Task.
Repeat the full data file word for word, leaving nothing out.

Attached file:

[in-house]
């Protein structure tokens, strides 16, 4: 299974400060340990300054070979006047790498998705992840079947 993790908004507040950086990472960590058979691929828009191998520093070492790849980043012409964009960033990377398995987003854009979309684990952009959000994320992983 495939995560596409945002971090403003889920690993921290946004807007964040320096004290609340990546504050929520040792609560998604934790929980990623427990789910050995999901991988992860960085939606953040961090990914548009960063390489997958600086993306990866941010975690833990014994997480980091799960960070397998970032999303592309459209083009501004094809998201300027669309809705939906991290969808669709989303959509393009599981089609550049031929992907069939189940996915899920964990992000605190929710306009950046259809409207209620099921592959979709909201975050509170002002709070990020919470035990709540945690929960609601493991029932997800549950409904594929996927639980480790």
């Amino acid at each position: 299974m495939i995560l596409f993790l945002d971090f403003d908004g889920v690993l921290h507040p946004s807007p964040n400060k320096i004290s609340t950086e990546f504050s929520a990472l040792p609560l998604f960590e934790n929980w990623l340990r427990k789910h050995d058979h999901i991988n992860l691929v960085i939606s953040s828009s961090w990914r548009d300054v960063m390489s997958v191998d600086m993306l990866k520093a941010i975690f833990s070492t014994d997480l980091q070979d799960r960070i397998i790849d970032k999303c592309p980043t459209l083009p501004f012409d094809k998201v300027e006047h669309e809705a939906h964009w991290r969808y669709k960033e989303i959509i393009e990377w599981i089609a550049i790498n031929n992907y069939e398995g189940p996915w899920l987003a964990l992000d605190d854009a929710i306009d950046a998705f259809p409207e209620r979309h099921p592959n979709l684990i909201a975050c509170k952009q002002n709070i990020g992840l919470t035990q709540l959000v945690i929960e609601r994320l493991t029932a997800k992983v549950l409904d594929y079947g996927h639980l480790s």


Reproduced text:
[in-house]
């Protein structure tokens, strides 16, 4: 299974400060340990300054070979006047790498998705992840079947 993790908004507040950086990472960590058979691929828009191998520093070492790849980043012409964009960033990377398995987003854009979309684990952009959000994320992983 495939995560596409945002971090403003889920690993921290946004807007964040320096004290609340990546504050929520040792609560998604934790929980990623427990789910050995999901991988992860960085939606953040961090990914548009960063390489997958600086993306990866941010975690833990014994997480980091799960960070397998970032999303592309459209083009501004094809998201300027669309809705939906991290969808669709989303959509393009599981089609550049031929992907069939189940996915899920964990992000605190929710306009950046259809409207209620099921592959979709909201975050509170002002709070990020919470035990709540945690929960609601493991029932997800549950409904594929996927639980480790």
């Amino acid at each position: 299974m495939i995560l596409f993790l945002d971090f403003d908004g889920v690993l921290h507040p946004s807007p964040n400060k320096i004290s609340t950086e990546f504050s929520a990472l040792p609560l998604f960590e934790n929980w990623l340990r427990k789910h050995d058979h999901i991988n992860l691929v960085i939606s953040s828009s961090w990914r548009d300054v960063m390489s997958v191998d600086m993306l990866k520093a941010i975690f833990s070492t014994d997480l980091q070979d799960r960070i397998i790849d970032k999303c592309p980043t459209l083009p501004f012409d094809k998201v300027e006047h669309e809705a939906h964009w991290r969808y669709k960033e989303i959509i393009e990377w599981i089609a550049i790498n031929n992907y069939e398995g189940p996915w899920l987003a964990l992000d605190d854009a929710i306009d950046a998705f259809p409207e209620r979309h099921p592959n979709l684990i909201a975050c509170k952009q002002n709070i990020g992840l919470t035990q709540l959000v945690i929960e609601r994320l493991t029932a997800k992983v549950l409904d594929y079947g996927h639980l480790s």